To White People I Am Black

To White People I Am Black And To Some Black People I Am White

I am not a mule, although I have been known to make an ass of myself. My name is Terence Facey. I am a photographer, born of mixed parentage. I use photography as a means of documenting my search for identity.

My mother was white English, my father was a West Indian of African descent. Social attitudes at the time of my birth thirty-two years ago were such that my parents were unable to sustain their relationship and they each returned to their respective communities. In that separation, I too became divided. When they withdrew from my life, I was placed in a children's home, along with many children of similar backgrounds. We were raised by white house-parents and given a good, English, 'middle-class' upbringing. Although this taught us about our English heritage, it failed to educate us about the consequence of the other side of our cultural heritage. The identity I developed holds the many and diverse tensions which were inherent in a meeting of these two cultures, and my removal to a third.

Being born out of wedlock of mixed race parentage implies a double illegitimacy and a highly precarious social existence. For many people, the depth of taboo and controversy which surrounds the subject of interracial sex is so great that it renders the product of such relationships, the children, invisible. Often those people cannot recognise, understand or share our experience. It is as if we don't exist. This denial of our existence leaves important questions unanswered and aspects of our identity unconfirmed. To white people I am black and to some black people I am white. Neither are prepared to accept my undeniable place in both communities. I represent the disturbing reality of the meeting of the two. In searching for the identity which disappeared with my parents, I have tended to divide their two cultures and look to each one separately for answers. Eventually, I began to see that the two cultures are inextricably woven within me and the resulting tensions are inseparably bound up with mine. My identity is inseparable from theirs.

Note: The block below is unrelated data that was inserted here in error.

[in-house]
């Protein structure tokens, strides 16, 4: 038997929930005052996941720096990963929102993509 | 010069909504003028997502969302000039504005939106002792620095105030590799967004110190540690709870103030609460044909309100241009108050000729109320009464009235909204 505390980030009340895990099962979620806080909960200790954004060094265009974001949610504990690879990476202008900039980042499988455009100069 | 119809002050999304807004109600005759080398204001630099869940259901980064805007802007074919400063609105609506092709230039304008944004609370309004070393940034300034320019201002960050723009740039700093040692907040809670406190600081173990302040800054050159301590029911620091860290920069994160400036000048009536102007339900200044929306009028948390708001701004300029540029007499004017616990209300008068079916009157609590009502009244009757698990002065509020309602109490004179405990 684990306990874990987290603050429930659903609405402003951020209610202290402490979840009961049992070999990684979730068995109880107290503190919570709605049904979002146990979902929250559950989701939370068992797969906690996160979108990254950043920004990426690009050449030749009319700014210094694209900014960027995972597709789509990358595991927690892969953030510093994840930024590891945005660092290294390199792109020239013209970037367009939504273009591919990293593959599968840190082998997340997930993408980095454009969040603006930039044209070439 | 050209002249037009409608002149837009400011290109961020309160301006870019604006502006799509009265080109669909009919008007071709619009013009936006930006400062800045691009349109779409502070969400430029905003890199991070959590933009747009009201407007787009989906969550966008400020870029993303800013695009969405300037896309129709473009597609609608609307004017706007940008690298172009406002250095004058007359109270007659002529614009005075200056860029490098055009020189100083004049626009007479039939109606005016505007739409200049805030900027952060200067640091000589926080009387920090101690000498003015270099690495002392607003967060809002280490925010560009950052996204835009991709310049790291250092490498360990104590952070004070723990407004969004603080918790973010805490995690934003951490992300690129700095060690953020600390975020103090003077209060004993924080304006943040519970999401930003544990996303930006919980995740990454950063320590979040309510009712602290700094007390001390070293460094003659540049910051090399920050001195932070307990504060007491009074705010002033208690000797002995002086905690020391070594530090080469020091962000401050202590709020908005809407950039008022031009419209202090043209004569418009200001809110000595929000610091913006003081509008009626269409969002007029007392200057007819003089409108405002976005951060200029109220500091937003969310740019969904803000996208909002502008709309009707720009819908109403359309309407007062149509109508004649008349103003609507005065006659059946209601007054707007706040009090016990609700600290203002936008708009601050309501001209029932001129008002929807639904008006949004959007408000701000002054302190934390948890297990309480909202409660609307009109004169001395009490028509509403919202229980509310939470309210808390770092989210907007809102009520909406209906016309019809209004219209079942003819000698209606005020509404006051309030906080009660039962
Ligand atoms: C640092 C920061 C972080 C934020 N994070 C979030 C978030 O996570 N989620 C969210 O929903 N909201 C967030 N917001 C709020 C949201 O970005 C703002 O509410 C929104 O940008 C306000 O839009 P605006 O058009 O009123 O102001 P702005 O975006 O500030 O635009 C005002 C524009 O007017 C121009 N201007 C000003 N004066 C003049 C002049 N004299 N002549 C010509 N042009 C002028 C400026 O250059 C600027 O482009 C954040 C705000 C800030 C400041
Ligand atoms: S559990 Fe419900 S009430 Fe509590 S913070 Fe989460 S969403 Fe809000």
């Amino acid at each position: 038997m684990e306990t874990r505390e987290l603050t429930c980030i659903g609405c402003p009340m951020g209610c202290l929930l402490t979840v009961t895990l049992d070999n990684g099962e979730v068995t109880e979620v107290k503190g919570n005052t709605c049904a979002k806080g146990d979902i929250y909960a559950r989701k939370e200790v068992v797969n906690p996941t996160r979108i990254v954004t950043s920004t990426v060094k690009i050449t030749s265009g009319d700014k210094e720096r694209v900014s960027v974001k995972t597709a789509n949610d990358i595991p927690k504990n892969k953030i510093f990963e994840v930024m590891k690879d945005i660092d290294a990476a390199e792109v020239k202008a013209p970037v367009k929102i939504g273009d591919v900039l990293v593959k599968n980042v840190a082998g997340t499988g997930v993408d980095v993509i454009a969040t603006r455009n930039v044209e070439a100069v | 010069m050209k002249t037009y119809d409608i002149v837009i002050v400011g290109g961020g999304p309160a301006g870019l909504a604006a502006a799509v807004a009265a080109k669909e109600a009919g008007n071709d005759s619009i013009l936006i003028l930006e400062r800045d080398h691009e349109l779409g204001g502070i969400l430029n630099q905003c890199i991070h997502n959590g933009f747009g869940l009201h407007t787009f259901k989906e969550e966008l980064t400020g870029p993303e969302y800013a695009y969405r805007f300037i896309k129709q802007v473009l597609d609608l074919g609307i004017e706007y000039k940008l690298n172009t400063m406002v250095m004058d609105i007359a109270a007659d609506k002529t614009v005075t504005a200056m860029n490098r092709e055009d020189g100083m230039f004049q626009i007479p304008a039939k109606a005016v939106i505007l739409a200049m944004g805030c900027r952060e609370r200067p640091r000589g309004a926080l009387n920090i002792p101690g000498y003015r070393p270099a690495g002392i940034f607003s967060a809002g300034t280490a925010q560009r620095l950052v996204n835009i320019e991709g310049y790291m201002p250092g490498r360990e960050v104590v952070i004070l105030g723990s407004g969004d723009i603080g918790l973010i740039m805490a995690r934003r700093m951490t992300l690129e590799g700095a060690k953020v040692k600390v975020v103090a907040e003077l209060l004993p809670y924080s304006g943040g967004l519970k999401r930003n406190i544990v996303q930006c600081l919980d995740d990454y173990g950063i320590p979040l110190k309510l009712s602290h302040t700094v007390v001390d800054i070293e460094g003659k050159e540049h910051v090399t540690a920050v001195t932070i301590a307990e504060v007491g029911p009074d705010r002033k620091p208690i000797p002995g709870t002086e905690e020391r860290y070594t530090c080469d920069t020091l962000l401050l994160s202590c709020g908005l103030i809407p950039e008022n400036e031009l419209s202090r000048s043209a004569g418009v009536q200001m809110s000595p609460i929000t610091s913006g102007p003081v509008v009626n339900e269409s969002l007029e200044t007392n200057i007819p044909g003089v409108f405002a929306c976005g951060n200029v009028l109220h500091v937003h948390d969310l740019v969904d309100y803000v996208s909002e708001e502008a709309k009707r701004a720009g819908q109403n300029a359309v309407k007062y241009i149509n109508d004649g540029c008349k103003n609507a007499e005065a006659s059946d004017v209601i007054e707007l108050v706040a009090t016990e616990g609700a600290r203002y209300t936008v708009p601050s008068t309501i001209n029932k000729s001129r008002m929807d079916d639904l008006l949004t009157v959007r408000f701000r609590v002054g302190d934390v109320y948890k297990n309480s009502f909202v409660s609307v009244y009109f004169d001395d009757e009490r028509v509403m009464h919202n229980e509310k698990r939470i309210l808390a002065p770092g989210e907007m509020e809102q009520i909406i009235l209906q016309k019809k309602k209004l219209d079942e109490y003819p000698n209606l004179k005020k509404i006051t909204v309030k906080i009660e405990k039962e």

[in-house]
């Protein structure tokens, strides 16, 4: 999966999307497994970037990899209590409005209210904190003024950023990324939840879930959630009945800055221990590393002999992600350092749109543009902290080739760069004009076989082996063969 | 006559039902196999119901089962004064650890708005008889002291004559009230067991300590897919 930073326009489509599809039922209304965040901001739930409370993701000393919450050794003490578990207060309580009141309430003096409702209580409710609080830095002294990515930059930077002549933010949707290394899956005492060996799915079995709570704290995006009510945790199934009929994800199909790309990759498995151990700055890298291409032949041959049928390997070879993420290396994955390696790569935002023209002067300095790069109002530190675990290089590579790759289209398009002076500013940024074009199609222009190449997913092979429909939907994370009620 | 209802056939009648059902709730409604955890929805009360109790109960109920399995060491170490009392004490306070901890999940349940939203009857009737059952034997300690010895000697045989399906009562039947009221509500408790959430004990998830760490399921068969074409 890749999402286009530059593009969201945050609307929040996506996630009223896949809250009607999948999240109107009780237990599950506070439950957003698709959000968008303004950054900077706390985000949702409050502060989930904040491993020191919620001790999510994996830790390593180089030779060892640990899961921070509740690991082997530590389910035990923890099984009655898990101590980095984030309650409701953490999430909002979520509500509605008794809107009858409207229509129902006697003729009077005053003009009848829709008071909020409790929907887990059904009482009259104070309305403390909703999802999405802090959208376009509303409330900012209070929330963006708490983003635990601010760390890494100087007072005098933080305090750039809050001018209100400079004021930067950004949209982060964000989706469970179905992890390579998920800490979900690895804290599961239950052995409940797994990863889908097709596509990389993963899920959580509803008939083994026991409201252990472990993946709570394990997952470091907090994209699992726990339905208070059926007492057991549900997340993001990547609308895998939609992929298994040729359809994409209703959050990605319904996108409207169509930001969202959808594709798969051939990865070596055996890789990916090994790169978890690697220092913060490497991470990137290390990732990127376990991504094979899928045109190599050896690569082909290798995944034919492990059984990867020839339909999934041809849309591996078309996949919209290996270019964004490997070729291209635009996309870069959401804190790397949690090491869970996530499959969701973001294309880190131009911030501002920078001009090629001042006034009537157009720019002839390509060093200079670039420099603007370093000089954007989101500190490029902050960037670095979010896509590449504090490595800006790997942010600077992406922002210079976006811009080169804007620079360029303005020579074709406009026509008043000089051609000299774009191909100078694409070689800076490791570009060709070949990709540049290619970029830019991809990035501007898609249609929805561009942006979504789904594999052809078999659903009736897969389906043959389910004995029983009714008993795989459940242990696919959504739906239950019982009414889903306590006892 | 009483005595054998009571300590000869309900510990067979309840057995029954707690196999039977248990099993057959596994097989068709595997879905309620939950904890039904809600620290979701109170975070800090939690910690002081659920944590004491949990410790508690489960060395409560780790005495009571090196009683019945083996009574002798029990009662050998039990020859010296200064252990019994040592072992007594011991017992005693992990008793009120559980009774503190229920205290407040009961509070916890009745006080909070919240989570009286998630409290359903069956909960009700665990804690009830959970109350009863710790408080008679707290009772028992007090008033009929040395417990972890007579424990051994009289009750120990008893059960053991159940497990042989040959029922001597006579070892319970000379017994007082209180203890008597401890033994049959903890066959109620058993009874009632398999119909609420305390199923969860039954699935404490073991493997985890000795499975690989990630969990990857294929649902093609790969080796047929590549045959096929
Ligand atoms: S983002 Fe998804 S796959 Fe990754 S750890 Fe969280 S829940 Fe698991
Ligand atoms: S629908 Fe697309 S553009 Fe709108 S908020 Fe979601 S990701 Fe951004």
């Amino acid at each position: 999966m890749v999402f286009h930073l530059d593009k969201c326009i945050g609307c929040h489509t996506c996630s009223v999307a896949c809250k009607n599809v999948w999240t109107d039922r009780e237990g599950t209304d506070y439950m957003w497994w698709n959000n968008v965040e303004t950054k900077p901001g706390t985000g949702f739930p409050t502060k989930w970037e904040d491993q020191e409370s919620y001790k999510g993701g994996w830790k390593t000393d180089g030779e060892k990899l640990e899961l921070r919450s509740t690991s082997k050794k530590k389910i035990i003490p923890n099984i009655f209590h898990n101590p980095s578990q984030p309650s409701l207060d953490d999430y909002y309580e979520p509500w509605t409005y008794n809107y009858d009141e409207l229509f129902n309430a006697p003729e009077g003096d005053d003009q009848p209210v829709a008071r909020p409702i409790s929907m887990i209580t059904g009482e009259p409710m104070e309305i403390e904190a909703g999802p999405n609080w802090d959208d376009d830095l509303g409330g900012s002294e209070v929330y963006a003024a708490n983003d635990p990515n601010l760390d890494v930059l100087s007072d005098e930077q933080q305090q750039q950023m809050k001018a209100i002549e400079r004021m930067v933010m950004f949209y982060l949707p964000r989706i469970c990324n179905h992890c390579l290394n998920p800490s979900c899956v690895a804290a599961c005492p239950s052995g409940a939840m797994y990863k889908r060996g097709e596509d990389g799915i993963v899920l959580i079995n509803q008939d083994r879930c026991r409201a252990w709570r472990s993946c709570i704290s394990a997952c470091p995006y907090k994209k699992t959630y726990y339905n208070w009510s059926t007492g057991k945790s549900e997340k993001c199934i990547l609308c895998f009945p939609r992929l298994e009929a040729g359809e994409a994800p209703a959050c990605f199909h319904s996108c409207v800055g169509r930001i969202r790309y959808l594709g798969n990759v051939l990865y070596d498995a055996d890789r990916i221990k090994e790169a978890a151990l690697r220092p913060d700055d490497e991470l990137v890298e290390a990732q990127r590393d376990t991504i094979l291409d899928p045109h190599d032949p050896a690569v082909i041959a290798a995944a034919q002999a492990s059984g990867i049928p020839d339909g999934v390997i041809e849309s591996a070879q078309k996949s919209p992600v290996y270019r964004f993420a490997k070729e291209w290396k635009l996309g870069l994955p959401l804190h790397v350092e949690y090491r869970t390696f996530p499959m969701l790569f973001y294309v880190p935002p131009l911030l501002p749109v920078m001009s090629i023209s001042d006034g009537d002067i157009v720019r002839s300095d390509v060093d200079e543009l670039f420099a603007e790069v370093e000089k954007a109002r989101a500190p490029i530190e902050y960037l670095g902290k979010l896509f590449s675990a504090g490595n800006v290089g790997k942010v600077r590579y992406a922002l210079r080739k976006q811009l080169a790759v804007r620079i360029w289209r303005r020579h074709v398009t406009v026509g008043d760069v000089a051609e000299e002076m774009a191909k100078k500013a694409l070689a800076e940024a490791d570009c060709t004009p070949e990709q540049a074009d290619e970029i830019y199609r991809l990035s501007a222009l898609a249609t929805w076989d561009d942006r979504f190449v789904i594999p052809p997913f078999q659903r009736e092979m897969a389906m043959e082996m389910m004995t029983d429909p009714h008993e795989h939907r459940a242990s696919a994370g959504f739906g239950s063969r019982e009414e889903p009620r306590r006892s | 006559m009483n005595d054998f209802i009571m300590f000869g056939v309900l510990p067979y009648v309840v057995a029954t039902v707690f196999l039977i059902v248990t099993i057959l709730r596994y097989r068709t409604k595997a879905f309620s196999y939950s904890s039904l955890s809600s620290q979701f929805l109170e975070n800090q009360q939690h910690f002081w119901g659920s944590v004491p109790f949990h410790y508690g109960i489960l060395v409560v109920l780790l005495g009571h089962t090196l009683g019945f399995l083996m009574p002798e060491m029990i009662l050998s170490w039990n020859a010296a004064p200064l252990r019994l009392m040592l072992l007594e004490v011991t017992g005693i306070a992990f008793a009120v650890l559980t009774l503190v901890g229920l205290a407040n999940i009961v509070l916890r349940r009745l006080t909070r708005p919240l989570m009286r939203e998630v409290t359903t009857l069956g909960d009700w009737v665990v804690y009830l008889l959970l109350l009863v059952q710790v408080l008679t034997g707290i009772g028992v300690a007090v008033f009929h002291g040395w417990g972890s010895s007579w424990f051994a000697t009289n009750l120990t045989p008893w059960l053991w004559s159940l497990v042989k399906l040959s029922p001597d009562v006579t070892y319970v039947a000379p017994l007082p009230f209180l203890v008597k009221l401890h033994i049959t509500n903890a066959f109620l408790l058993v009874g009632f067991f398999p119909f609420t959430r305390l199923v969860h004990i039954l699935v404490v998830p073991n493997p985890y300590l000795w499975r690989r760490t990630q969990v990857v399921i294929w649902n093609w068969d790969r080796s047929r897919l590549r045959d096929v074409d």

Reformulating my racial identity through photographic representation, I find a balance in conflict and division and this enables me to see who I am.

Terence Facey (© Copyright 1994 Facey)

People in Harmony News Letter Issue 13 July 1996